August 27, 2009 Leave a comment
The water level in the Mettur dam stood at 97.80 feet on Wednesday against its full level of 120 feet. The inflow was 8,343 cusecs and the discharge, 15,000 cusecs.
Keep your environment green…
August 27, 2009 Leave a comment
MADURAI: Water level in the Periyar dam on Wednesday stood at 118.20 feet (136 feet) with an inflow of 584 cusecs and a discharge of 800 cusecs.
The level in the Vaigai dam was 50.69 feet (71 feet) with an inflow of 291 cusecs and a discharge of 60 cusecs.
The combined Periyar credit stood at 3,154 mcft. Periyar dam recorded a rainfall of 5 mm followed by Tekkadi 0.7 mm.
Pesticides and fertilizers from homes are a major and overlooked source of water pollution, according to new research from the University of California, Davis. Previous estimates may have underestimated water pollution from homes by up to 50%, the study says.
Researchers monitored homes in eight different neighborhoods in California, and say that the estimates likely extend to households across the country.
Pesticides, particularly for ant control, were the most common source of pollution. Surprisingly, pesticides made from organophosphate chemicals, which have been off the market in California since 2002, turned up in many of the samples.
“We expected to find pesticides, but I think we were surprised at how consistently we found them,” says Lorence Oki, a landscape expert who lead the research.
Previous models underestimated home water pollution because they relied on data only from the rainy season, which measured pollution washed into municipal storm drains after rainfall. But these newer models tracked pollutants during both the rainy and dry seasons, and found that activities such as garden watering or car washing washes a significant amount of pollutants into storm drains, and that the concentration of pesticides is higher during the dry season.
Oki says that outreach programs focused on pest management and irrigation control could help reduce the number of pesticides and fertilizers and decrease the amount of water used on gardens.
By Monica Heger
Photo: Sources of polluted runoff. (National Oceanic and Atmospheric Administration)
WASHINGTON – A new study has determined that homes are an alarming and probably underestimated source of water pollution, and can contribute to 50 percent more water pollution than previously believed.
Scientists Lorence Oki, Darren Haver and colleagues carried out the study.
In the study, the research team explains that runoff results from rainfall and watering of lawns and gardens, which winds up in municipal storm drains.
The runoff washes fertilizers, pesticides and other contaminants into storm drains, and they eventually appear in rivers, lakes and other bodies of water.
“Results from our sampling and monitoring study revealed high detection frequencies of pollutants such as pesticides and pathogen indicators at all sites,” Oki said of their study of eight residential areas in Sacramento and Orange Counties in California.
Preliminary results of the study suggest that current models may underestimate the amount of pollution contributed by homes by up to 50 percent.
That’s because past estimates focused on rain-based runoff during the wet season.
“Use of pesticides, however, increases noticeably during the dry season due to gardening, and our data contains greater resolution than previous studies,” Oki said.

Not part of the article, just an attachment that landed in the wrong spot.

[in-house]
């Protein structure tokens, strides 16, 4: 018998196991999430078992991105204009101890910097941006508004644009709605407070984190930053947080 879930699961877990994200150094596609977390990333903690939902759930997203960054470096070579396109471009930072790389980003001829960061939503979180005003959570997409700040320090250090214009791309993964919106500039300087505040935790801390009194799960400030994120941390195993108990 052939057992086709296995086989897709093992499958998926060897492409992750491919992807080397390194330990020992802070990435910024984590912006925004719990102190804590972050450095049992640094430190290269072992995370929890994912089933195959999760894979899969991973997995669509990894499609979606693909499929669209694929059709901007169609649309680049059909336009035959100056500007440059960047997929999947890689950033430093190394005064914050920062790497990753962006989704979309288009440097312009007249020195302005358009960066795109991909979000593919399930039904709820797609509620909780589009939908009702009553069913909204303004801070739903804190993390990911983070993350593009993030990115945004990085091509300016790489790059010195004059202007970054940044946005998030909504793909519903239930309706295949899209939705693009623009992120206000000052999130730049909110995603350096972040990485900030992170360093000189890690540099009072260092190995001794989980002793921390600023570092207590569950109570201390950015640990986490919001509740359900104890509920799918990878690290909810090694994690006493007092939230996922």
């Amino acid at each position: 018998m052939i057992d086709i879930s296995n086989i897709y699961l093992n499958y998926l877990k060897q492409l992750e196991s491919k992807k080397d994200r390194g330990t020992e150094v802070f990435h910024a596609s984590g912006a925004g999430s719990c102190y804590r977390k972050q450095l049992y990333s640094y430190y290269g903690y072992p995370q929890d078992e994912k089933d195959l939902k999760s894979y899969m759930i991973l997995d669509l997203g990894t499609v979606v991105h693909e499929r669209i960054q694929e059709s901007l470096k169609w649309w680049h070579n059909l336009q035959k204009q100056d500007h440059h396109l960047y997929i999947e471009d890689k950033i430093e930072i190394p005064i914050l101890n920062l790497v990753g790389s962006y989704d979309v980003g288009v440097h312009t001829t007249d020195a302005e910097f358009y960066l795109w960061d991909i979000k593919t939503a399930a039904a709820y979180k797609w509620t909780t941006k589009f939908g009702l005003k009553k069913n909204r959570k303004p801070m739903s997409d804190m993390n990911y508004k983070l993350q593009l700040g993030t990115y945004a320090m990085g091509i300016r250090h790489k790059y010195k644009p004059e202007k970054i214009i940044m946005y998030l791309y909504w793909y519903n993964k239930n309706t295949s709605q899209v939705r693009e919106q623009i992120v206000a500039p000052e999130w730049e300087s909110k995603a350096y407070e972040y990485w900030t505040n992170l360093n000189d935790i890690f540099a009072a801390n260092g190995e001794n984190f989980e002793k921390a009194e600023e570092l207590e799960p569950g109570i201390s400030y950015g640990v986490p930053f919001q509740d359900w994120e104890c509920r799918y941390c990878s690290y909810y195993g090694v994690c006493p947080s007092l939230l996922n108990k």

Pollutants detected in outdoor runoff included ant-control pesticide products.
Previous surveys have shown that the majority of pesticides purchased by homeowners are used to control ants.
To encourage pollutant reduction, the researchers initiated community outreach programs centered on improving both irrigation control and pest management. (ANI)
Scientists have said for years that it takes thousands of years for plastic to decompose – so how did a 16-year-old figure out how to make it work in just three months using local and household materials? The short answer is: a science fair, bacteria, a desire to see plastic bags put back into planetary cycles more quickly and, perhaps, a broader-than-usual sense of what is possible in the world.
In a small high school in a small town, teenager Daniel Burd made a simple mixture of water and landfill dirt and added a plastic bag, only to discover that a rapid rate of decomposition resulted. After experimenting with temperatures and other variables he isolated the microbacteria that made this miraculous process possible.
The inputs are inexpensive and the outputs have low environmental impact. In short: this is a potentially scalable solution to one of the biggest environmental problems on the planet – plastic bags we produce at a rate of 500 billion per year that clog our oceans, pollute our land, kill animals and take up landfill space the world over.
A new report estimates that desertification will expand up to 34% during the next century, enveloping an area the size of the United States.
This new report from researchers at the University of Maryland, College Park, makes a harsher prediction than previous studies that estimate expansions at about 10%.
“Our best guess is that human-induced global warming is going to dry out much of the arid lands in Africa’s Sahel region, areas around the Mediterranean Sea, the fringes of China’s Gobi desert, parts of South America and southwestern North America.
Moderate estimates by the Intergovernmental Panel on Climate Change (IPCC) predict that deserts will expand 10 percent worldwide by the year 2100. But it could be much worse.”